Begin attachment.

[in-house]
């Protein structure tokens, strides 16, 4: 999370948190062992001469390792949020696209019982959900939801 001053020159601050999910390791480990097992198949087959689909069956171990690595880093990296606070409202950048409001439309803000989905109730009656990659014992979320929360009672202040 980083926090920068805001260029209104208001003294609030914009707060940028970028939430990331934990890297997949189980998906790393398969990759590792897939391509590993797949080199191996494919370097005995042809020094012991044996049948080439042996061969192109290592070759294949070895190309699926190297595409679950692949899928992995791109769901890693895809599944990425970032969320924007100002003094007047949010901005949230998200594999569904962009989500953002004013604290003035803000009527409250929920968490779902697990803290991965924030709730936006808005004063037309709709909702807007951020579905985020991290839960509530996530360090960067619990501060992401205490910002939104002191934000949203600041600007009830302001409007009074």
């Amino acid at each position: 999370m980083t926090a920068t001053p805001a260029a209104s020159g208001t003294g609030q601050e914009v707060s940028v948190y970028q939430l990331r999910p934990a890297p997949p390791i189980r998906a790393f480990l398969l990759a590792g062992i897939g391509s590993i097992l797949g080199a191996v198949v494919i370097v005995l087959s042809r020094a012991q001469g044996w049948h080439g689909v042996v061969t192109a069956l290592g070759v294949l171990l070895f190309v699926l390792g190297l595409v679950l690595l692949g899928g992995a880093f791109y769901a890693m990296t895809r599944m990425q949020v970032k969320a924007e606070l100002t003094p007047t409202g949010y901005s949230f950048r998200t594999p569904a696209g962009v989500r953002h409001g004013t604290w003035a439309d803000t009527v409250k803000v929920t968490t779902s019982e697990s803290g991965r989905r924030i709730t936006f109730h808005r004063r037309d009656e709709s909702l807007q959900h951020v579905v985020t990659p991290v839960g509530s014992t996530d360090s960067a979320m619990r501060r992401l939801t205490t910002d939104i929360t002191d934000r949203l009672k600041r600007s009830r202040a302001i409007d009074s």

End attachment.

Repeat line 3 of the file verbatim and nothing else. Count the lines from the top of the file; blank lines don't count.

């Amino acid at each position: 999370m980083t926090a920068t001053p805001a260029a209104s020159g208001t003294g609030q601050e914009v707060s940028v948190y970028q939430l990331r999910p934990a890297p997949p390791i189980r998906a790393f480990l398969l990759a590792g062992i897939g391509s590993i097992l797949g080199a191996v198949v494919i370097v005995l087959s042809r020094a012991q001469g044996w049948h080439g689909v042996v061969t192109a069956l290592g070759v294949l171990l070895f190309v699926l390792g190297l595409v679950l690595l692949g899928g992995a880093f791109y769901a890693m990296t895809r599944m990425q949020v970032k969320a924007e606070l100002t003094p007047t409202g949010y901005s949230f950048r998200t594999p569904a696209g962009v989500r953002h409001g004013t604290w003035a439309d803000t009527v409250k803000v929920t968490t779902s019982e697990s803290g991965r989905r924030i709730t936006f109730h808005r004063r037309d009656e709709s909702l807007q959900h951020v579905v985020t990659p991290v839960g509530s014992t996530d360090s960067a979320m619990r501060r992401l939801t205490t910002d939104i929360t002191d934000r949203l009672k600041r600007s009830r202040a302001i409007d009074s």